Brothers: A Tale of Two Sons is not a very difficult game. It’s not a very long one. But it’s delightful, and one of the best downloadable games of 2013.

It is an adventure-puzzler for Xbox 360, PS3, and PC starring–you guessed it–two brothers. The game takes place in a fairy tale world, and in your travels you’ll meet various folklore-inspired creatures, but this is just a backdrop for the story–Brothers often seems more like a movie than a game. This is unsurprising, as it is a collaboration between Starbreeze Studios and Swedish film director Josef Fares. White-on-black credits roll at the end of the game, and you’ll feel like you just sat through a drama.


Brothers is not afraid to tell the hard story, and after that, the gameplay and setting is only secondary. At the beginning, you find out that the mother died in a boating accident while Little Brother watched helplessly. Not long afterwards, the dad becomes sick and the brothers are given a map to a cure and immediately set off. Details in the game are sparse–there’s no dialogue, save for some subtitle-lacking, Germanic-sounding speech. However, the voice acting is executed well enough so that you’re never left wondering what the characters are talking about or how they feel, and that’s what is important.

The game doesn’t need any dialogue anyway, as everything is written in the characters’ actions and tone. Despite his fear of water, a crux that requires his brother’s help when crossing rivers, Little Brother is fun-loving and carefree. On the other hand, Big Brother is caring, helpful, and strong, if a little stubborn and single-minded. Big Brother would tap a man politely for his attention. Little Brother would slap his butt and laugh it off. At times, Little Brother’s rudeness pays off, and is necessary to advance. His small size is also useful for squeezing into areas inaccessible by Big Brother, who, on the other hand, has the strength of body and mind necessary to get them through their travels. Brothers truly is a cooperative adventure; you cannot have one without the other, and that we are given simultaneous control of both is empowering.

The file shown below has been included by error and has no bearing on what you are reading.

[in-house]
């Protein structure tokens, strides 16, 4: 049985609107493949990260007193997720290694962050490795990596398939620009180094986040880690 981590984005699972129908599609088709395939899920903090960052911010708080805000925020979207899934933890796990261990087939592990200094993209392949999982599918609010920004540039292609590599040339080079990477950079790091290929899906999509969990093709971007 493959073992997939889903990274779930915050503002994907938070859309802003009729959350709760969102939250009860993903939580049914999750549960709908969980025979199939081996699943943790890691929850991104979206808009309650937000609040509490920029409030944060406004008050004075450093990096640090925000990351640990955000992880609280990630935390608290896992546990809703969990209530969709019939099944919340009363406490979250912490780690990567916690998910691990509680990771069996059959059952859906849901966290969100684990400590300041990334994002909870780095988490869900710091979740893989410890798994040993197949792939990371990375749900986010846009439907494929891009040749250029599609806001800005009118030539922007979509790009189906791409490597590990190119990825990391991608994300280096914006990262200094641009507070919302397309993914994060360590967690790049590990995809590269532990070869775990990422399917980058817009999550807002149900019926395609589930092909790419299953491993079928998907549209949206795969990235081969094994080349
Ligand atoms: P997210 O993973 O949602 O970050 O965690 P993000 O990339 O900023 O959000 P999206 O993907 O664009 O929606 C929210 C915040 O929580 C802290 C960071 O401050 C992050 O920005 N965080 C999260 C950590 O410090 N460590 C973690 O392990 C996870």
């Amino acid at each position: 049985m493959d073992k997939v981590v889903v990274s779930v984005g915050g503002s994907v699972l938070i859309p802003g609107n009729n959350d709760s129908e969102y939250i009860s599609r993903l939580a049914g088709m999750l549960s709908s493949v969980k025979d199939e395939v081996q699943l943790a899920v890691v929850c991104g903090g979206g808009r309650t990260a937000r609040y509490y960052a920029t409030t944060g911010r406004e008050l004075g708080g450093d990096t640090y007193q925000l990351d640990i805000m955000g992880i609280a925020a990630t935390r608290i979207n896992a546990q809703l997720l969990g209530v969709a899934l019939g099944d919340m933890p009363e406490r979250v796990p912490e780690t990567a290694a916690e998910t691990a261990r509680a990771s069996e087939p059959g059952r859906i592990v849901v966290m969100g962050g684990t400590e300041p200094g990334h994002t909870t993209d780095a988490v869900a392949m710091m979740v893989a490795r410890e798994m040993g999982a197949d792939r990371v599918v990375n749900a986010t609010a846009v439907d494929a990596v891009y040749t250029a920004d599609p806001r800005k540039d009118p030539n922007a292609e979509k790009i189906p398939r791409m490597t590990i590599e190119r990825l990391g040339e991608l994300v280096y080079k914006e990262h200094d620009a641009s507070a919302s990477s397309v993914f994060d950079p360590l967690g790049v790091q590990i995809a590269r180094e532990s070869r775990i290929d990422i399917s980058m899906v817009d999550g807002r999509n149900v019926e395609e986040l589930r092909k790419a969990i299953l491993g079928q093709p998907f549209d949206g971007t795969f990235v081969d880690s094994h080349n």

The story, while the focus of Brothers, is not heavy-handed. It is told through brief cut-scenes intermittently throughout the journey. Gameplay is never interrupted for too long, which is good, because the trials you face as the siblings are real and important. While there are very few developments to the characters, the story is powerful. It is really Little Brother’s tale. Big Brother is always the rock throughout, but it is Little Brother that goes through emotional trials. By the end you can see how the events have changed him, and it’s chilling.

Fortunately, the gameplay is just as good as the story, if a little easy. Similar to the Nintendo Land attraction, Animal Crossing: Sweet Day, Brothers gives you control of the two boys at once–one with each control stick. The feeling is dizzying at first, but once you get the hang of it, you can become quite the productive multi-tasker. Each brother also gets an action button, assigned to the trigger. Big Brother gets the left side of the gamepad, Little Brother gets the right. This trend is present throughout gameplay–you’ll often find Big Brother taking to the left side of cooperative tasks, even if he’s closer to the right–no doubt to keep you oriented.